On 11/09/2010 05:45 PM, Haitao Shan wrote:
>>> If user mode sees both are set, they can use it actually. So we
>>> initially set FP and SSE in XCR0 for guest. If user mode wants to use
>>> it, guest kernel still can manage the state using traditional FPU
>>> save/restore mechanism. If user mode wants to access more extended
>>> states, it has to acquire kernel's support for turning on related bit
>>> in XCR0, which is finally controlled by Xen now.
>> Are you saying that usermode can use XSAVE, AVX and other instruction
>> set extensions successfully if Xen supports them, even if the guest OS
>> doesn't? That sounds unlikely - what happens when, for example, an old
>> Linux wants to context switch from one Linux task to another on a VCPU?
>> How will the task's context get saved/reloaded properly?
> Actually not. I mean user mode can use XSAVE instruction itself but
> not AVX or any future instruction extensions. Using the latter would
> require setting XCR0 properly, which is owned and managed by Xen
> itself. As I said, initially Xen sets XCR0 to be FPU/SSE only for
> guest (we do do XCR0 switch when vcpu context switch, this is a
> per-vcpu setting). Unless guest kernel requires to enable more
> extended states through XSETBV (this is ROOT ring 0 instruction only),
> it won't be changed.
>> Your kernel changes seem fine, and should allow a modern kernel to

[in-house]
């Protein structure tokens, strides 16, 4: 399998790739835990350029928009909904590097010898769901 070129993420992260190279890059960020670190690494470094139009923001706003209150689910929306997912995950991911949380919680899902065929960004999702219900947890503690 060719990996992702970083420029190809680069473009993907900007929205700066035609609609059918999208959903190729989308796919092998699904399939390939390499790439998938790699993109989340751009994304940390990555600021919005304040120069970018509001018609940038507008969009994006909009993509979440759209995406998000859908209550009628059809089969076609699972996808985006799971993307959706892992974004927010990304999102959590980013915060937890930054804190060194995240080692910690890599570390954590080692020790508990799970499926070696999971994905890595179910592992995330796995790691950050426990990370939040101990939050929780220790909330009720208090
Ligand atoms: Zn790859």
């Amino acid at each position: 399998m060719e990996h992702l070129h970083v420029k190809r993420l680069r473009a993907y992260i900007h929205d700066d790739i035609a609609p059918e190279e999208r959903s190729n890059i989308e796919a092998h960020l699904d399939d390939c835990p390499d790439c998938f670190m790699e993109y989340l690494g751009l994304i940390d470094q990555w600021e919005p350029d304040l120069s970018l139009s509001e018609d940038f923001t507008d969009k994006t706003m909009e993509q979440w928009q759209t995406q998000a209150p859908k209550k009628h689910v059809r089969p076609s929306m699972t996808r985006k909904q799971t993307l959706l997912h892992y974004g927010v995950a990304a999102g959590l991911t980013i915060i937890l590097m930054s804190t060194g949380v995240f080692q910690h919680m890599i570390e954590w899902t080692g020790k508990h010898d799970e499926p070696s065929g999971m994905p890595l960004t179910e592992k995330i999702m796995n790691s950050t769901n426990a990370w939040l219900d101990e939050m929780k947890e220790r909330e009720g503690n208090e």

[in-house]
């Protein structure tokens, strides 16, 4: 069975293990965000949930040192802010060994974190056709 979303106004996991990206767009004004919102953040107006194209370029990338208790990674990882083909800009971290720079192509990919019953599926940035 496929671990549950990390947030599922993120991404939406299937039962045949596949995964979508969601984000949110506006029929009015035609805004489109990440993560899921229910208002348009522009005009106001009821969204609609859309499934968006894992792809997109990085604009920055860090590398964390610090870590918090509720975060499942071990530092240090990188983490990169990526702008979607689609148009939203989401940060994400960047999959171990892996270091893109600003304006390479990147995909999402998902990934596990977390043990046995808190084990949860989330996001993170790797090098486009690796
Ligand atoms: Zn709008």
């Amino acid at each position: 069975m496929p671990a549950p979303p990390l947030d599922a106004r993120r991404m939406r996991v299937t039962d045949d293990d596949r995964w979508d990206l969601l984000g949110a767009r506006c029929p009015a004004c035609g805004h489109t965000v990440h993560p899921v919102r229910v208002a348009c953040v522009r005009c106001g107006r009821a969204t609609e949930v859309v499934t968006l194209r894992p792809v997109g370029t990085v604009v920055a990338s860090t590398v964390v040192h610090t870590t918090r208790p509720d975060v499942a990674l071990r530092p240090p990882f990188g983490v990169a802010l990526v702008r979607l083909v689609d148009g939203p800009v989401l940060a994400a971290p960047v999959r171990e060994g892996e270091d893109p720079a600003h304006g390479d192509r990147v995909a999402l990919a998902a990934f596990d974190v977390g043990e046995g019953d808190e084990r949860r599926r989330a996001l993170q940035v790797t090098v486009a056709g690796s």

>> support XSAVE and all the CPU features that go along with it. But I'm
>> really concerned that your Xen changes will cause previously working
>> usermode programs to start erroneously using XSAVE when the guest kernel
>> cannot support it.
> Well, I am concerned too. But I still think the current approach
> should be architecturally viable. But there may be bugs in my code
Well, that's not as bad as baking in a flawed interface.
>>> I have a few AVX test programs running both inside PV guest and HVM.
>>> However, I have to admit that my aim is to test Xen's fpu context
>>> switching using Xsave and guest save/restore.
>> Could you make them available for testing?
> I will return to you later for answer to this question. I needs to
> judge the correct Intel policy and channel when doing such a release.
Well, if you can't release your actual test programs (which might not be
appropriate in any case), then perhaps you could write something new to
exercise this? Something that would enable as many instruction
extensions as possible and continually makes sure the contexts are being
properly saved and restored?
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